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Lyle Birkey of the emerging church movement picks up trash in the Mission district with others from the movement in San Francisco, Calif. on Tuesday June 3, 2008. People in the movement aim to live like Jesus, but say they have no use for church as an institution. (Photo by Nader Khouri)

In an apartment a few steps below street level in San Francisco's Mission District, several people — most in their 20s — sat in a horseshoe of couches to consider the meaning of service.

In black high-tops, Crocs, hoodies and jeans, they looked much like the hipsters who wait in line Sunday mornings for a table at Boogaloo's a few blocks away on Valencia Street.

This group of Christians gathers each week to grapple with seven intangibles: service, simplicity, creativity, obedience, prayer, community, and love. A young man in a cap reads Colossians I aloud while some look down, others into the distance. Midway into the evening, all take to the streets, battling an icy wind to pick up trash, scrub graffiti and post signs in shop windows exhorting people to honor their neighborhood with cleanliness.

The group is part of the decade-old emerging church movement, an eclectic wave of change propelled by the Internet and peopled globally mainly by the young.

Their Jesus is a radical. They have little use for the institutional church, with its buildings, budgets and boards. They meet in homes. Their aim is to live like Jesus, compelled to service among the poor. They eschew congregations for communities. Their faith is not a doctrine but a conversation — fluid and evolving.

"Experiment is a word we use a lot," said Adam Klein, who helps lead the loosely organized San Francisco community that calls itself reIMAGINE. "Nobody has lived in 2008 before and lived the way of Jesus, so you have to figure out what it means to you."

Their expression of faith harkens back to the early days of Christianity, he said.

"Part of Paul's job was to encourage people to continue on but without the dogma. When Constantine came around and nationalized the church it became a place where power and control were brokered."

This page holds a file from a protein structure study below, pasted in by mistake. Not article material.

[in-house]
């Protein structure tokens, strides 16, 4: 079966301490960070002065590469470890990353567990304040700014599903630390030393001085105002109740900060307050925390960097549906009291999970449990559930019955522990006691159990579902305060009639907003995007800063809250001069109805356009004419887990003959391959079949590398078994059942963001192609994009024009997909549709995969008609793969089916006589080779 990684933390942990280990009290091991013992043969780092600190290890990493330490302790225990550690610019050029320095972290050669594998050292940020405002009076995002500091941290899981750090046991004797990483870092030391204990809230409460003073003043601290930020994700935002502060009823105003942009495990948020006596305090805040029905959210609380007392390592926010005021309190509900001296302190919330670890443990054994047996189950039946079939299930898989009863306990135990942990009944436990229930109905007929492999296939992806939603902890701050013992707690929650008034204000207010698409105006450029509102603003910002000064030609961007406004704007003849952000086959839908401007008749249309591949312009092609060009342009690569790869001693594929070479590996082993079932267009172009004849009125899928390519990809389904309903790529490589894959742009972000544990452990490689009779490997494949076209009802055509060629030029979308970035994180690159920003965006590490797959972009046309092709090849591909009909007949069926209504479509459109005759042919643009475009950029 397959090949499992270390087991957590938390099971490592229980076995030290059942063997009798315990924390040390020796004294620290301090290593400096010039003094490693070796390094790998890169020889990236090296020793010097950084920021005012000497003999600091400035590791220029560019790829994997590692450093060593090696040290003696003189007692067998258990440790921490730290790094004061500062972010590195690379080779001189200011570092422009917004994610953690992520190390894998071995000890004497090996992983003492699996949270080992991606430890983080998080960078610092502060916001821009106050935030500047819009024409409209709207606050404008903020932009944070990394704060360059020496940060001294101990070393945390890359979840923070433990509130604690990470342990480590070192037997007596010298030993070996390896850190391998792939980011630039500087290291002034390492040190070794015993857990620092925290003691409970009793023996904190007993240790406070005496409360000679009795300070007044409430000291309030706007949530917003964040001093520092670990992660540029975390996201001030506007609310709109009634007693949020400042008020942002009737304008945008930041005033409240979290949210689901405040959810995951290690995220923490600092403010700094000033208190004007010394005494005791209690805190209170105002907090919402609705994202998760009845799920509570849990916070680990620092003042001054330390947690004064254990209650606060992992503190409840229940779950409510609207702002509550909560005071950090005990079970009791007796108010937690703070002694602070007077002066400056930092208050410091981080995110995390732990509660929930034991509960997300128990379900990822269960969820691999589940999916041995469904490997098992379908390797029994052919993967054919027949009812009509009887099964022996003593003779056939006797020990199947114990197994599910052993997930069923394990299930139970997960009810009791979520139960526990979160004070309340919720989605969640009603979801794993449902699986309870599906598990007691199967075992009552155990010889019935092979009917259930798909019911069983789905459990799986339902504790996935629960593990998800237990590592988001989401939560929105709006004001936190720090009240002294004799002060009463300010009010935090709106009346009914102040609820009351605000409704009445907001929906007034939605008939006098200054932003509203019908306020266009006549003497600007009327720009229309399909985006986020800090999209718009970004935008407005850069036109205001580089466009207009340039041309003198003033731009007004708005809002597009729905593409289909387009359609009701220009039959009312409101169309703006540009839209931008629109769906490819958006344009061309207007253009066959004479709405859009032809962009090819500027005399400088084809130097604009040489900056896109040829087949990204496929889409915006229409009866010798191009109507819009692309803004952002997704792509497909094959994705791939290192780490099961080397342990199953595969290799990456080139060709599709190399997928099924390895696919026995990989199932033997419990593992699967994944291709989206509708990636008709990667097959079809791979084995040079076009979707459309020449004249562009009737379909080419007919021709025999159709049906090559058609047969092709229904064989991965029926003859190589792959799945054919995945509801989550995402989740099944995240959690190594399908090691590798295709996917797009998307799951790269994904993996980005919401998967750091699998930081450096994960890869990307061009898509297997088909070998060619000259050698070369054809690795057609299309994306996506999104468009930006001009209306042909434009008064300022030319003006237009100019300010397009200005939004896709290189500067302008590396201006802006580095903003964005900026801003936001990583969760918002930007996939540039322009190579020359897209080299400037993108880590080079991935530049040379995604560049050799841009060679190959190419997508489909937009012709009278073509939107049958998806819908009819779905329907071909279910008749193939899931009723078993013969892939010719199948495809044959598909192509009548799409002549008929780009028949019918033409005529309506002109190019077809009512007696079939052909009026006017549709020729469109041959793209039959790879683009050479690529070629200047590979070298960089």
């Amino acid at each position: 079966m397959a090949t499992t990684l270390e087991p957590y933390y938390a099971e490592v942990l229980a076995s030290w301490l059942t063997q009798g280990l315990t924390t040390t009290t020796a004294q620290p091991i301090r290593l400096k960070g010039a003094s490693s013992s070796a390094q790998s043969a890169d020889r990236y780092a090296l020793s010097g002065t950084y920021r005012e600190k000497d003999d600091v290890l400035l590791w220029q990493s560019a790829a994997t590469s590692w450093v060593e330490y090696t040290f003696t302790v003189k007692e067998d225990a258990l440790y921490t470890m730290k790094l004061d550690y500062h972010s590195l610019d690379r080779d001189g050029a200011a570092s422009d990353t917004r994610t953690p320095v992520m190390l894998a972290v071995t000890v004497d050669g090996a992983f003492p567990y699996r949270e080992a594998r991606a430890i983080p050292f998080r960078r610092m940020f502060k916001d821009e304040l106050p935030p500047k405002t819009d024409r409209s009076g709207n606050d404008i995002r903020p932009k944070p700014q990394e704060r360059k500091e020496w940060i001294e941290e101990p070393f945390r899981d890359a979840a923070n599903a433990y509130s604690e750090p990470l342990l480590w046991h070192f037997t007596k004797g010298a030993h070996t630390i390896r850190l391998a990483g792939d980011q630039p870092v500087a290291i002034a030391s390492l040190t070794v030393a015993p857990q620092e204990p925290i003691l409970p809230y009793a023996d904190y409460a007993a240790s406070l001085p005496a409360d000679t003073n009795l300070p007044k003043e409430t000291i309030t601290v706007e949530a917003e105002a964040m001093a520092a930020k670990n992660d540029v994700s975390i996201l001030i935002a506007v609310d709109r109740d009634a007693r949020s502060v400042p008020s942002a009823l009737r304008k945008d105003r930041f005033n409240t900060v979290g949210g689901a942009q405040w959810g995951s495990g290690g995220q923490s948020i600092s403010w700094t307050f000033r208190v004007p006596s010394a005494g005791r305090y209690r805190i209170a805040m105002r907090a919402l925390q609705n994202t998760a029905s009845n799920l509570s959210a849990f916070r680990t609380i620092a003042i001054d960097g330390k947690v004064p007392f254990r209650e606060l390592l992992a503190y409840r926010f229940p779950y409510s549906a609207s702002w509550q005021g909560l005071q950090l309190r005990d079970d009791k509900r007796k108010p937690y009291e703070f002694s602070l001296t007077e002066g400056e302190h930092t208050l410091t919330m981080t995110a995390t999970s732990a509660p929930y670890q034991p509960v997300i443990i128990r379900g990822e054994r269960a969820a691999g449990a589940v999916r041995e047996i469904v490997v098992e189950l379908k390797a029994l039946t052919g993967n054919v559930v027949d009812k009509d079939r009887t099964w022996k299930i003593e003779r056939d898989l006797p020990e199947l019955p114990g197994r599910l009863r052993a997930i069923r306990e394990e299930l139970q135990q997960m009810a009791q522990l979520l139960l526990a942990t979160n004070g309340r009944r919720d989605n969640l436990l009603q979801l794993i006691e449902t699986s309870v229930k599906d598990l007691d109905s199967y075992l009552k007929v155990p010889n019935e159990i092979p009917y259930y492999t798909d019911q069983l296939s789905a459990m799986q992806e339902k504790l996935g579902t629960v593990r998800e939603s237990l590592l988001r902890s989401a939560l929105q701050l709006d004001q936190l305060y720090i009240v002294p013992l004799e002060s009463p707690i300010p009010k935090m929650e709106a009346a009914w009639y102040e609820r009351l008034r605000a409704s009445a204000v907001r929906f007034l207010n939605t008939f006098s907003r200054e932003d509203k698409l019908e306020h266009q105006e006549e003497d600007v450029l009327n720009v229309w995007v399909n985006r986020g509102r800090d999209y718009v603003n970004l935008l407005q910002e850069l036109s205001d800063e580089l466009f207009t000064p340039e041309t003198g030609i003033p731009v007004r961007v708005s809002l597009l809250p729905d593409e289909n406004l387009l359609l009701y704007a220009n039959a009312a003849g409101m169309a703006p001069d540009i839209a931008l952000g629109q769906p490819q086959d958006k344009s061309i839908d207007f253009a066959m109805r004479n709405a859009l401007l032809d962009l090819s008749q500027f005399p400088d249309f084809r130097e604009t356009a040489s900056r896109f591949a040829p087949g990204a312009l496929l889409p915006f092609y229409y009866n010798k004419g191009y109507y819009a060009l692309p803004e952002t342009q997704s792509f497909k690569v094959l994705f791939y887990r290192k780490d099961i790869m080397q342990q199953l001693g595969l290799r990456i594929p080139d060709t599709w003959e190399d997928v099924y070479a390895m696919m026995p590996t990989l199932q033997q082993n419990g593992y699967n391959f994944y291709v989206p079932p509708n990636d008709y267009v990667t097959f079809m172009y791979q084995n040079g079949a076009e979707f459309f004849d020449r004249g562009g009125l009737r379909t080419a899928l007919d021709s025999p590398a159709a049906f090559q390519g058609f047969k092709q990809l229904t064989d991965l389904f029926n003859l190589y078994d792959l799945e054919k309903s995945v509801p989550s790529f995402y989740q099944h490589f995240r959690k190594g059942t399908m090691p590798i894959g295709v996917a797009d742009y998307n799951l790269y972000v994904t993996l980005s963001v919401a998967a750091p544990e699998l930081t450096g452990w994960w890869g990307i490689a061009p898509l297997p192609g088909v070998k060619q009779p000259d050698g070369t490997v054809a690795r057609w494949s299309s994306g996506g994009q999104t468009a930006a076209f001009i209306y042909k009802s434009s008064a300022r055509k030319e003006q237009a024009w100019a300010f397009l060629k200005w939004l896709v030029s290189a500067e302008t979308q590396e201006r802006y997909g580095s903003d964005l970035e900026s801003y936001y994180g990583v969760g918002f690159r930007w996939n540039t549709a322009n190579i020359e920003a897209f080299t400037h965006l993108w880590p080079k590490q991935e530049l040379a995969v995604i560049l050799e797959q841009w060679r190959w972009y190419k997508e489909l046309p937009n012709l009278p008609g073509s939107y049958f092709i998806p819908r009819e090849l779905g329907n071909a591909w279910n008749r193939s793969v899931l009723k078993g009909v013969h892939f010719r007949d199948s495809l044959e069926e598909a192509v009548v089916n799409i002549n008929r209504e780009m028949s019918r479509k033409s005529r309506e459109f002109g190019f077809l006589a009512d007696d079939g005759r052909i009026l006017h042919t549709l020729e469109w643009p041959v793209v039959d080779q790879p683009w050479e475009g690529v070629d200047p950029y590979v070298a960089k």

Estimates place the number of emerging church communities at several hundred and growing. The Internet has figured hugely into the movement's growth, "not only in connecting, linking, promoting, recording and communicating, but also in the new media mind-set that it is creating," said Andrew Jones, a New Zealand emergent who blogs from Czechoslovakia under the name tallskinnykiwi.

"The net affects the way we think and relate and store knowledge. It is creating a new set of values and a new hierarchy of leaders. We haven't seen the half of it yet."

They know they are not the first believers compelled by faith to give to the needy. Their difference is that traditional Christian charity may involve compassion but not always a commitment to justice, said Brian McLaren, one of the early emergent thinkers and the author of several books, including "Adventures in Missing the Point," which he wrote with Tony Campolo.

"Eventually, we have to deal with the people causing injustice," McLaren said.

That kind of comment has stirred dismay among some conservative Christians, who say McLaren is a political progressive. He has countered that he is not politically progressive if that means living a secular life with government meeting all human needs.

The emergent church emphasizes Christ's message of social justice, seeks the kind of spirituality that flows from that and creates a community that supports that spirituality, he said.

Some emergents embrace ancient ritual, including the Eucharist, and they evangelize, although in social action they may not necessarily talk about their faith at all.

"St. Francis of Assisi said it best: Go preach the gospel and if necessary use words," said Darin Petersen of Oakland, who travels frequently to Philadelphia for community projects. "The best evangelism is living a contagious life."

"The problem with (traditional) evangelizing is that it is delivering answers to people who are not seeking them," he said. "We need to be a peculiar people. Jesus gives the order of what that looks like and what that means."

In an early project, Petersen and 30 others invited homeless people to a cash give-away on Wall Street after receiving a legal settlement.

"It was a beautiful expression of sharing this abundance," he said. "We walked away thinking, what would a daily rhythm of this be like?" After studying the Jewish tradition of using tithes to help care for widows and orphans in the community, they developed a global community of people who share one-tenth of their earnings with those in need. "Jesus was political," said Klein, whose community helped pay for his recent trip to Africa to build mobile medical clinics. "If it was all about the life after, he wouldn't have been killed the way he was."

Some reIMAGINE participants just bought a duplex on an East Oakland street that has been rocked by sideshows and three murders over the past few weeks. They want their new Shalom community to love, serve, and engage the troubled neighborhood, said Nate Milheim.

"What I've been excited about is taking Jesus more seriously as a teacher as well as a savior," Milheim, 30, who is cleaning up the house with his wife, their two daughters and a couple who will share it. "Let's learn from this master, Jesus, this revolutionary, radical guy. I want to explore what it would be to live like him."

"I realize we have a lot to learn," he said. "If the things happen that I dream of happening, it will take a while."